One of the interesting thing about sodium and potassium is that it seems that if you give the body enough of both without excessiveness, the body itself will produce that balance (as long as it is in good health). There are REAL dangers of overdoing potassium (which is why it's almost impossible to google accurate safety limits, nobody wants to responsible for a fatality) but most of the research I saw is that these levels are really excessive. If daily requirements are 3,500-4,700 mg these are minimum requirements. Minimum. And I suspect that most people on a Keto Diet aren't hitting them. I imagine that 5,000-6,000 mg [There, I wrote it, nobody really wants to write it.] is a reasonable target for an athlete who is drinking lots of fluid, sweating a ton. This number is nothing but a guess of mine, you make your own, but potassium is lost through sweat and urination. If you are doing both, well, you figure it out. At minimum though you should be, well, hitting the minimum. One reason everyone online will tell you to make sure you get your potassium from foods is that it is almost impossible to OD on potassium on whole foods, something harder to do on keto. When you get it from supplementation you can, imaginably, go crazy and get to dangerous levels (hell, not one scoop, I'll do five, I'll do ten!). This why you will not find substantive potassium supplements. Put out in the world population you will always have a small percent of people just do absolutely dumb things. But yes, please Google about and become aware of what is a dangerous level. Count, double count. Make sure you don't move a decimal point.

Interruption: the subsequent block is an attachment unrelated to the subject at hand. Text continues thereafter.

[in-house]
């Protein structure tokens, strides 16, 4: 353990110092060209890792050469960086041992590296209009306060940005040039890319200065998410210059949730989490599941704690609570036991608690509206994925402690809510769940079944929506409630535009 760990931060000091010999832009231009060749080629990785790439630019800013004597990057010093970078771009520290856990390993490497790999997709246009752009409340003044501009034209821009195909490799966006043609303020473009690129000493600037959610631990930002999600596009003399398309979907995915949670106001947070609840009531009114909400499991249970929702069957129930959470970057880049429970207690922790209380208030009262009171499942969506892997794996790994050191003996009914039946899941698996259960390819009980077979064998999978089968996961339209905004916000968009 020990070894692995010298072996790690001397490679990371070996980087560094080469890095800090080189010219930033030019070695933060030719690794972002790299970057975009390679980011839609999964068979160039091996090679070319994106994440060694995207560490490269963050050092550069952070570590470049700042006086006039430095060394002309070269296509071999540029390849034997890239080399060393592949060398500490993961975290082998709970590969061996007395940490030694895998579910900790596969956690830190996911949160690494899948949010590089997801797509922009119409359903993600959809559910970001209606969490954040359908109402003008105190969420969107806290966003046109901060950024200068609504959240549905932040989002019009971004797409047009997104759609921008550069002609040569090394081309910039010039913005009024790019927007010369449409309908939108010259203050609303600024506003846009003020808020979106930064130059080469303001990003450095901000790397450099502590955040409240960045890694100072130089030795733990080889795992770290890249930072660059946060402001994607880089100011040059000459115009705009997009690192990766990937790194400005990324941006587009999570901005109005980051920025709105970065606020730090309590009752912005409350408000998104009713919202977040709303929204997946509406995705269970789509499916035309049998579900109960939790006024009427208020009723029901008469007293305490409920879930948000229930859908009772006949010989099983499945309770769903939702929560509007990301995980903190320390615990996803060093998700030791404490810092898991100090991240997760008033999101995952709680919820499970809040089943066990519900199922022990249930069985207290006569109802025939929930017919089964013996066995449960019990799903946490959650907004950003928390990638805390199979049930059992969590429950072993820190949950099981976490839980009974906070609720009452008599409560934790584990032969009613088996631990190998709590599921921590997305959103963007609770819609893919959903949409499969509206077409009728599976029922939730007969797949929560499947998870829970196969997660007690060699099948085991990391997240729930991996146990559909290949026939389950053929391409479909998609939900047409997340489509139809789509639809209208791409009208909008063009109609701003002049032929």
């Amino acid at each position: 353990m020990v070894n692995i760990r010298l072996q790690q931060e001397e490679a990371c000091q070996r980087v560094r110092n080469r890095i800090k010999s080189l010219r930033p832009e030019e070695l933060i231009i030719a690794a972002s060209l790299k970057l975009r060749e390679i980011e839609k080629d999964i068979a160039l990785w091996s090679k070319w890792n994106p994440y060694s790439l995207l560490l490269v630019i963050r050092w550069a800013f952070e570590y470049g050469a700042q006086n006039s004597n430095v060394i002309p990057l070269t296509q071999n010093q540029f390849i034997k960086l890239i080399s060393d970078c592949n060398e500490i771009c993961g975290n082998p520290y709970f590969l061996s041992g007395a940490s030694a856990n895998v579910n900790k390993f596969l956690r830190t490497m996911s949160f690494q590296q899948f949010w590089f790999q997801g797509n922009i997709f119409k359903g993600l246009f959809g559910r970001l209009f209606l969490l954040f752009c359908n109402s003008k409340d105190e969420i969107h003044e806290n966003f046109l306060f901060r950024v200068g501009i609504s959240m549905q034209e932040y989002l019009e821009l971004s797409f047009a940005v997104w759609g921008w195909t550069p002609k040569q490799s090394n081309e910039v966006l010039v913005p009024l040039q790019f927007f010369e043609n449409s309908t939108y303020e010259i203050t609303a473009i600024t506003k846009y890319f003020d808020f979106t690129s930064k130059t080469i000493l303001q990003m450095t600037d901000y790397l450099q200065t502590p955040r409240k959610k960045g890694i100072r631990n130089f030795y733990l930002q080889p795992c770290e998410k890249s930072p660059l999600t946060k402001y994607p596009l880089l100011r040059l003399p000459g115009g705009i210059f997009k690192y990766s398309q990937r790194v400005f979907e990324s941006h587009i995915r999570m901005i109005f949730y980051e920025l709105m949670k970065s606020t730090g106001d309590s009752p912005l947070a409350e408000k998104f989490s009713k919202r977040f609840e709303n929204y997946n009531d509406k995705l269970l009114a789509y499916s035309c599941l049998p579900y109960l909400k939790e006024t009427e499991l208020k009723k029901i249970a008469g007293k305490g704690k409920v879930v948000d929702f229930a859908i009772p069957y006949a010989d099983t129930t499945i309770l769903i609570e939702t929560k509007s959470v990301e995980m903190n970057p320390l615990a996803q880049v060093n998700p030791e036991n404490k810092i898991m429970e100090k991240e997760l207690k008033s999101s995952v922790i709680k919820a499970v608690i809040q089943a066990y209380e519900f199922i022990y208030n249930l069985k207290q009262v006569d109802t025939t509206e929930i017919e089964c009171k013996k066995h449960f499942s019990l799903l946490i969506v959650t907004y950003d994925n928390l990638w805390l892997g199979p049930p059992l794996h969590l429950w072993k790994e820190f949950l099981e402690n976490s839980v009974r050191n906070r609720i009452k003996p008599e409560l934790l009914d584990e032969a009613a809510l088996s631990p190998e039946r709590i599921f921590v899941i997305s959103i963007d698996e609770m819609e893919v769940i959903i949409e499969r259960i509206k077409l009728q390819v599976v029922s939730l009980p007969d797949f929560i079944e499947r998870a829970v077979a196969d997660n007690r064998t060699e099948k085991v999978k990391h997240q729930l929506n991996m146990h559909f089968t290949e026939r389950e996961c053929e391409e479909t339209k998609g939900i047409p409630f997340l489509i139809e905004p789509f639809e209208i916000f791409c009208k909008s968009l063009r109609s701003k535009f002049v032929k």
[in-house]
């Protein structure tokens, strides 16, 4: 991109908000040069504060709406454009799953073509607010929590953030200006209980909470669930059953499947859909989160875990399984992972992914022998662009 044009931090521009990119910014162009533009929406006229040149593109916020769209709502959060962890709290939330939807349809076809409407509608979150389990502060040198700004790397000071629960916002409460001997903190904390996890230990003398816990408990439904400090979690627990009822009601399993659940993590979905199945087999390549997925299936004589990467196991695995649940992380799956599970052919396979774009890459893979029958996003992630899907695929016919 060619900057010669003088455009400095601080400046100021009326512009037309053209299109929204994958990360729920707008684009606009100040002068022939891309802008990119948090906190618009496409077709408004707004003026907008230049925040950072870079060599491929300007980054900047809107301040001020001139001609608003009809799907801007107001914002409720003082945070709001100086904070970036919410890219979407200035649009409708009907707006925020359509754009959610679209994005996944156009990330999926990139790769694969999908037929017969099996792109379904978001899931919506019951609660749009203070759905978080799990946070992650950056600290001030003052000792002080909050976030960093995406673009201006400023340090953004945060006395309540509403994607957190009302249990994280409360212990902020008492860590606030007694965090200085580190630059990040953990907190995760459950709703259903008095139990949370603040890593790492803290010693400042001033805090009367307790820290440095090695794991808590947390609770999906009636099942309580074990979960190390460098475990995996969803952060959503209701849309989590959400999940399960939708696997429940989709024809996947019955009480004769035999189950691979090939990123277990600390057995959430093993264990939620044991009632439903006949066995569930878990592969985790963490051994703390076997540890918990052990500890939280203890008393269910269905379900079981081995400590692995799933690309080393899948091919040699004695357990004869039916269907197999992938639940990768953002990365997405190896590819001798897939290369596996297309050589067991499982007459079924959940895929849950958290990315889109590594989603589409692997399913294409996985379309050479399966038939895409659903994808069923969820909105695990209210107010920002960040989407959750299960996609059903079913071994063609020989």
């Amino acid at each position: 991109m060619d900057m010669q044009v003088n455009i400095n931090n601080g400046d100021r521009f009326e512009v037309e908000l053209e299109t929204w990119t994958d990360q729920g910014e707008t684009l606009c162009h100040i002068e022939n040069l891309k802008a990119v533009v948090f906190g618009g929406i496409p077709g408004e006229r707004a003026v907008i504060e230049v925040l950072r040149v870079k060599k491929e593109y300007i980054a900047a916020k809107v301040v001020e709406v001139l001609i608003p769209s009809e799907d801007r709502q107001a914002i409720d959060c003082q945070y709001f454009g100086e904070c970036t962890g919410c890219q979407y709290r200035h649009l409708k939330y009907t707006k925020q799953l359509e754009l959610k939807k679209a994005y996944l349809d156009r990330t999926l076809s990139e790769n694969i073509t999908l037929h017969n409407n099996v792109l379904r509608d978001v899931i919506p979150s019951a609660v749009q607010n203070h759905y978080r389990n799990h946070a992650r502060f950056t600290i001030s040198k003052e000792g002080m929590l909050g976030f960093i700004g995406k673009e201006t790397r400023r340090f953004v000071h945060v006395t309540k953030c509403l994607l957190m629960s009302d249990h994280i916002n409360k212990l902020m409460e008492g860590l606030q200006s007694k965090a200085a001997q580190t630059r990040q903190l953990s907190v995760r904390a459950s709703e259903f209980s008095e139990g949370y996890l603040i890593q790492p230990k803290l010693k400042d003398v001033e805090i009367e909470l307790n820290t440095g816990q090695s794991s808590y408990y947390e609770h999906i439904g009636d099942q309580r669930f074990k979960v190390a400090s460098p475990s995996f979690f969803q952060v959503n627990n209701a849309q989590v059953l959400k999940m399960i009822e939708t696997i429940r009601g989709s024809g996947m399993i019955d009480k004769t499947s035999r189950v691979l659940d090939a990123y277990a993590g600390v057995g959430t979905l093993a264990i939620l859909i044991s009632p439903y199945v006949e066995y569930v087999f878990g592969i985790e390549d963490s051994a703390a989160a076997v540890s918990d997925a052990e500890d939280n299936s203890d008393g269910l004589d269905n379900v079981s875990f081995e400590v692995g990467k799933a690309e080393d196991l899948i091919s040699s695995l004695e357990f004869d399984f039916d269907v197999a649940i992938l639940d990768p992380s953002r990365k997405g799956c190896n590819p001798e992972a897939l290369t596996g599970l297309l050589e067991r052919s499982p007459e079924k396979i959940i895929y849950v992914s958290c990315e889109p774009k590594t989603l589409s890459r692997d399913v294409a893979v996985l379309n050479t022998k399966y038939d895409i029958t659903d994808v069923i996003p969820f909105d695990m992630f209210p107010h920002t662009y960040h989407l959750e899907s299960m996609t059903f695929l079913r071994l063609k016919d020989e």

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On 6/29/2019 at 2:38 PM, Kevin von Duuglas-Ittu said:

It is very, very important to research this yourself, pick the appropriate target and count your mgs and get to it. I'm assuming you mean "hyperkalemia" and not hypokalemia, but maybe you mean low potassium.

Hi, I actually meant hypokalemia. It might be confusing the way I put it, sorry. But I meant to emphasize the importance of potassium not being too low or too high. I had moderately low. And I was admitted to hospital with chest pains and cramps nausea and fatigue that had lasted for some hours. They kept me for five hours to rule out heart attack. Once they discovered the potassium levels being low I got a powder diluted in water. Within 20 minutes I was myself again. To see whether I needed to supplement I did another blood test about a week later, turns out potassium levels now were stable. This made me realize two things, potassium being extremely important, but also that I probably feel if my levels are low. I only needed to supplement that one time. However, reference range might also be set too low and we actually would benefit from more. And just as you write above, going ketogenic will probably require some supplementing.

I am currently trying to figure out my own salt and potassium balance. It is very tricky in a humid climate while doing a lot of sports. And interestingly enough some symptoms can be a sign of too much salt, or too less of it. 

The salt debate is very interesting and I have followed it for a while. I use my own gut instinct a lot when it comes to nutrition, especially since most studies are completely useless. I guess with salt it is about its context, does it come in the shape of processed food or sea salt sprinkled on whole foods you cooked yourself? I like the approach EC Synkowski takes on "can you eat this or that"and it mainly depends on what other stuff you are eating. 

I found this article thought-provoking on how we cannot ignore evidence to preserve an ideology and call it science applied to the low and high fat debate: